[Editor's note: The following appeared in the CDH newsletter on January 14, 2021.]
We’ve made it to the first CDH newsletter of 2021, and I want to echo the hope of many that this new year will bring restoration and healing, overdue social change, and rapid vaccine rollouts.
Before we move ahead, though, I’m taking this moment to celebrate all that the CDH did accomplish in 2020, even as our staff and project management meetings moved to Zoom and we saw more of each others’ homes, pets, and family members than we ever expected.
The CDH has been pleased to support so many students in a time when internships and funding sources have been hard to come by. We welcomed two new cohorts to our graduate fellows program this year, as well as our first-ever cohort of summer fellows. We also had a slate of excellent summer undergraduate interns and sponsored an internship in the Ida B. Wells Just Data Lab. In the summer, the CDH awarded its annual thesis and dissertation prizes, and we have also welcomed new graduate students to our team through the University Administrative Fellows initiative.
We have also been thrilled to welcome our new post-doctoral fellows, Sierra Eckert, Kavita Kulkarni, and Camey VanSant. This spring, research software developer Kevin McElwee joined the CDH and Princeton University Library teams and hit the ground running.
Through our dataset curation grants and seed grants, the CDH has continued to support digital humanities research at Princeton. In the midst of 2020’s chaos, our own work on projects has continued: the year saw us wrap up our collaboration with the Princeton Ethiopian Miracles of Mary Project (read an update on the project), commence the CDH-Princeton Geniza Project Research Partnership, and continue our work on the Princeton Prosody Archive (read the PPA's year in review).
Two project launches were among the highlights of our year. In May, version 1.0 of the Shakespeare and Company Project was officially released. The Project, which draws from the papers of the bookshop and lending library’s founder Sylvia Beach, offers “a striking new portrait of the Lost Generation and life in interwar Paris” by showing what the lending library’s “famous members read (and read in common), and their connections to various communities of readers.” The Project has received international media attention. Visitors can explore the site themselves, as well as engage with essays about and visualizations of the Project’s data. Social media accounts on Twitter and Instagram keep users connected to the Project’s updates and highlight parts of the collection through features like the “reader of the week” on Instagram. The Project also partnered with the Princeton Public Library to host a book club that read notable works from the project.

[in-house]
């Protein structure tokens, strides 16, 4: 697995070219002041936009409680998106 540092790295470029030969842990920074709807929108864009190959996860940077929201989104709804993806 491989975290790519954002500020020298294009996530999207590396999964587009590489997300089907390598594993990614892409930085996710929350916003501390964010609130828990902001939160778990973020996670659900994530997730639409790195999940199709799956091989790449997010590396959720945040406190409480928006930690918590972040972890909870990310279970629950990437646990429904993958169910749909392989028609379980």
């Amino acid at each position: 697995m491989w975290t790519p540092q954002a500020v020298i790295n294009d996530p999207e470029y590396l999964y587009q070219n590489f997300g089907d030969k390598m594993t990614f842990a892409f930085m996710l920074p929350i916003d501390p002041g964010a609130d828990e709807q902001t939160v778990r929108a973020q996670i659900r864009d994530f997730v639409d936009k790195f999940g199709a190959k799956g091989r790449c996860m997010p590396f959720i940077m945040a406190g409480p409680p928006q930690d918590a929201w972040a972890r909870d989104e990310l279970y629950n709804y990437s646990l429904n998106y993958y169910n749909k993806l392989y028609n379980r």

In October, CDH staff members were also thrilled to launch Startwords, a new research publication that offers “a forum for experimental humanities scholarship.” The first issue featured two compelling essays, “Data Beyond Vision,” and “Their Data, Ourselves: Illness as Information,” demonstrating the range of subjects and approaches that the publication might offer. CDH digital humanities strategist Grant Wythoff, who serves as the Startwords editor, talked more about the team’s vision for the publication in a newsletter feature introducing the project.
New projects are also on the horizon. In late July, the NEH Office of Digital Humanities announced that the New Languages for NLP: Building Linguistic Diversity in the Digital Humanities project, led by CDH Associate Director Natalia Ermolaev and Andrew Janco (Digital Scholarship Librarian, Haverford College), would receive support from its Institutes for Advanced Topics in the Digital Humanities program. The funding will result in a workshop series hosted by the CDH starting in 2021.
Finally, in the wake of this summer’s social justice advocacy, especially in support of the Black Lives Matter movement, we have continued to evaluate how we can more effectively support antiracist work. Lead Developer Rebecca Sutton Koeser, as a member of an Association of Computers and the Humanities working group, helped to create new guidelines about using antiracist technical terminology. We have added a new resources page to our website, where we add information about antiracist and Indigenous DH work as we learn about it. Of course, this work, and our understanding of our role within it, will be an ongoing effort. As faculty director Meredith Martin said in our September newsletter, “We commit to using our unique position on campus, at the intersection of the humanities, social sciences, and computer science, to push for change. We commit to marshalling our tools, methodologies, resources, and energy in the ongoing fight for social justice.”
If these projects inspire you or if your goals for 2021 include learning more about digital humanities, consider scheduling a consultation with our staff. The CDH would be delighted to connect you with DH resources this year.